You have solved a problem that has been bothering me. Can you post a photo of the space where these connectors are located?

    Is this a standard connector? Can I get both the male and female?

    My problem is I 've wanted a way to instrument and monitor the individual cells. Yes, I do plan to put together my own battery minder. This solves the problem very nicely!

    Thank!!!
    Bob Wilson
     
  8. ChapmanF

    ChapmanF Senior Member

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    Now Bob, I can scarcely believe you haven't seen it, given that you've been taking G1 batteries apart - this connector hangs off the driver's-side end of the forward busbar module and plugs into the forward (concealed) end of the battery ECU, near the system main relay and all under the battery cover of course. Probably there's no getting to it without lifting the cover.

    I don't have photos in its natural habitat because I haven't opened my battery; I just examined a new busbar module in captivity.

    I have no idea how gettable it is. Seeing an AMP number stamped on it is an encouraging sign, but whether it's anything your neighborhood AMP distributor can obtain or you need to be the size of Panasonic and order it by container load, I do not know.

    -Chap
     
  9. bwilson4web

    bwilson4web BMW i3 and Model 3

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    The used battery pack I bought was just that, the used batteries. I do have a complete salvage pack but want to finish my current module experiments before cracking that one open. I want to rebuild that one just once with my planned 'gadgets.'

    On the connectors, I'll check the 'usual suspects'.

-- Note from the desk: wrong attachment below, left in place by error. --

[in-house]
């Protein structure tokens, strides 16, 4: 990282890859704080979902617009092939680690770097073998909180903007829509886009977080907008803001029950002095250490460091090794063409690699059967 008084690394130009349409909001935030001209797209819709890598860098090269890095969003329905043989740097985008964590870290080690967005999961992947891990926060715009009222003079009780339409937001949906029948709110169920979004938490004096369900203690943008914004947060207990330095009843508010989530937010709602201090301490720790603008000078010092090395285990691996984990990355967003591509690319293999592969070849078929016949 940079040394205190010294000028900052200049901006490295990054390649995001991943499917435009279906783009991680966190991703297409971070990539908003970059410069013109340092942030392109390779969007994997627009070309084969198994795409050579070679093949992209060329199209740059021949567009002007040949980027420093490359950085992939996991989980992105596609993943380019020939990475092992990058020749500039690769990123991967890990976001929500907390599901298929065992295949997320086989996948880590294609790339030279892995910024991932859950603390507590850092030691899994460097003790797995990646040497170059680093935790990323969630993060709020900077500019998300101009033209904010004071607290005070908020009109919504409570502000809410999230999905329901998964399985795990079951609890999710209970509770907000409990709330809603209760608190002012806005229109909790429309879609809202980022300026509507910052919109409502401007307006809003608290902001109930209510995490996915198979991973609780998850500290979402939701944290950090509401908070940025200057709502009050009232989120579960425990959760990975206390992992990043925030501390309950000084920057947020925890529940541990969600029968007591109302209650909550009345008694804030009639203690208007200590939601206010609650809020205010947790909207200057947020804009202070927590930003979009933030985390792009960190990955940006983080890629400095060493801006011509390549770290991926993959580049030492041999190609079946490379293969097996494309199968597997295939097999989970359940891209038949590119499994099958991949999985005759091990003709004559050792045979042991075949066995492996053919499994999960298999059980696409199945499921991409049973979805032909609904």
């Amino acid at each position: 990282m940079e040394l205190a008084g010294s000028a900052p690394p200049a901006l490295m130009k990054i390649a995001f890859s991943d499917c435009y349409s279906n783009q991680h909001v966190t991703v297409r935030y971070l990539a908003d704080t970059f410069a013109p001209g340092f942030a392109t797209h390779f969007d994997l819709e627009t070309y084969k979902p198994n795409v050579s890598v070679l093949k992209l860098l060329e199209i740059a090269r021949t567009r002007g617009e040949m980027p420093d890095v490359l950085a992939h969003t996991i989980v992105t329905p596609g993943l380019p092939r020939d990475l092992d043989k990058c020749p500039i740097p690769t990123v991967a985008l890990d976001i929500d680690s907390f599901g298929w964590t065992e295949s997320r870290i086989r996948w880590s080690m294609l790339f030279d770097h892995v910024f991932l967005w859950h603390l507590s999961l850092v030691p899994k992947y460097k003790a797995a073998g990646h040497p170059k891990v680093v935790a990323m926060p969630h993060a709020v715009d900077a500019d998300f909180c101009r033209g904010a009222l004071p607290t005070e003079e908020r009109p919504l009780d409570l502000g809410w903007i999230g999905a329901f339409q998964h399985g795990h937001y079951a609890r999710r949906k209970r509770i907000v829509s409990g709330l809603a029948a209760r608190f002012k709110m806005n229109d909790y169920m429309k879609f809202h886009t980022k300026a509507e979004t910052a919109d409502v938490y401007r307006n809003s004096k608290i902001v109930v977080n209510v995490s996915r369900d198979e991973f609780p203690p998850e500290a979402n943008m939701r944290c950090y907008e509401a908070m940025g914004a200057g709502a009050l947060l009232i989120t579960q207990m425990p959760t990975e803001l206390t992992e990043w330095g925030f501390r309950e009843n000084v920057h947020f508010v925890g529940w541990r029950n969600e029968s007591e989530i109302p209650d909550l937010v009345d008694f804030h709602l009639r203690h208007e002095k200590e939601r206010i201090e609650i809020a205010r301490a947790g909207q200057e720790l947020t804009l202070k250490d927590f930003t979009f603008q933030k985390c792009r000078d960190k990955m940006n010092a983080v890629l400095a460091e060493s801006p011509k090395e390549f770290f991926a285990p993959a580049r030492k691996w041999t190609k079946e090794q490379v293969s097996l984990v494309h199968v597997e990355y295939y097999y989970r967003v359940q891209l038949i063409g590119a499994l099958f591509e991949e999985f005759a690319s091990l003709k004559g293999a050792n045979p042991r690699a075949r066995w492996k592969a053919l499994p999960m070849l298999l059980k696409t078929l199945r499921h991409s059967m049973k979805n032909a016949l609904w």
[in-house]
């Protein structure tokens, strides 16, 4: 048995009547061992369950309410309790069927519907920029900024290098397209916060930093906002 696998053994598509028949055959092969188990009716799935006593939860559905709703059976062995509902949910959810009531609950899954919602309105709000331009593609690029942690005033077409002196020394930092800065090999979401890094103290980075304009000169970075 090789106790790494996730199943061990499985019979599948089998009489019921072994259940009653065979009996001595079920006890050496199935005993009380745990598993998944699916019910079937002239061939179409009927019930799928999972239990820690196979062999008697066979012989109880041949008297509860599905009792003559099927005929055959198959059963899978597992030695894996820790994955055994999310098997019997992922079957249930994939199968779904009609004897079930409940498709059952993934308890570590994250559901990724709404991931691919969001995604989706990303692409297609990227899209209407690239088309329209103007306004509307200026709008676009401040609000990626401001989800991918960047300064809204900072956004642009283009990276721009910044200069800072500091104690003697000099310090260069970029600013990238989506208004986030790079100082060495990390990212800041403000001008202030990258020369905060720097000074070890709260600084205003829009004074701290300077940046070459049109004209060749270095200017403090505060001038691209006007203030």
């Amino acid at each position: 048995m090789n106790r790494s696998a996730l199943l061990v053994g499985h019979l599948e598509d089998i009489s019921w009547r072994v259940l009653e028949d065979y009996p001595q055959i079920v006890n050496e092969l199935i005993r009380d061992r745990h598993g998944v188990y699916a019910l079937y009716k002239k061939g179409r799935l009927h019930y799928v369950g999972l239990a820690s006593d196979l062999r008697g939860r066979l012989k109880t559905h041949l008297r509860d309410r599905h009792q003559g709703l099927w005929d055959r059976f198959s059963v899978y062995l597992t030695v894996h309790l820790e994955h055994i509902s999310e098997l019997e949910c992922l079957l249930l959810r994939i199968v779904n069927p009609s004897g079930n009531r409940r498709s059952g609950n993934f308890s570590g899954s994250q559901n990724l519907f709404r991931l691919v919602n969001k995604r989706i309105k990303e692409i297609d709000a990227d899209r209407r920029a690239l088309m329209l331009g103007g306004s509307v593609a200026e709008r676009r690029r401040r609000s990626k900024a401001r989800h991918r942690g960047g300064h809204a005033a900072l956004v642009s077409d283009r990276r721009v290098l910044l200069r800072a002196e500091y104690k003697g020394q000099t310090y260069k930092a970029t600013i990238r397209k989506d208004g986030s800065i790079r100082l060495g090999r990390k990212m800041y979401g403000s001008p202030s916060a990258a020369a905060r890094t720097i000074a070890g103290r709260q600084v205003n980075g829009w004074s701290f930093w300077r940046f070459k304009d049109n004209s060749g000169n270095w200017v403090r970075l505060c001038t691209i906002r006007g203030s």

Thanks,
    Bob Wilson
     
  10. ChapmanF

    ChapmanF Senior Member

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    Aha. I was (obviously) sure that you'd had more open than just that one.

    The diagram on page 10 of the SSC 40G sealing-modification instructions sets out the lay of the land pretty well. (Oddly, one thing I can't deduce with confidence from the diagrams in SSC 40G is actually which end of the module stack is the overall + and which the overall -. There are diagrams on pp. 24 and 30 that would make module 1 (driver's end) the most + and module 38 the most -, but then there's a diagram on p. 29 that's obviously mirrored - it shows the service plug cabling running toward the passenger side - so I don't know how far I can trust them. Hmm, if I had written down the orientation of any one of the modules in your battery enclosure before unbolting them all, I would know this ... I guess the cops threw me off my game.)

    If you do find a source, let me know. If you need to make up a minimum order you might be able to count me in (for one pair, which probably won't help much, but we'll see).

    I was sort of surprised to find AMP on the connector and not, maybe, Yazaki. (Yazaki has an office near Detroit and while I lived there I once walked in and managed to talk someone into sampling me a couple of connectors that would mate with the harness in my Mazda; I'd have been happy to pay but they would never have talked to me about an actual order.)

    -Chap
     
  11. TonyDeru

    TonyDeru Junior Member

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    Hi Bob, did you ever get the connectors? I need a set also! Plz let me know, as I'm thinking to just solder the sensor wires to the back side of the male.
    Thank you
    Tony
     
  12. TonyDeru

    TonyDeru Junior Member

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    Chap, thanks so much for posting this Info!
     
  13. Prodigyplace

    Prodigyplace Senior Member

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    You are responding to a 9 year old thread but @bwilson4web is still here. I tagged him to alert him to your query.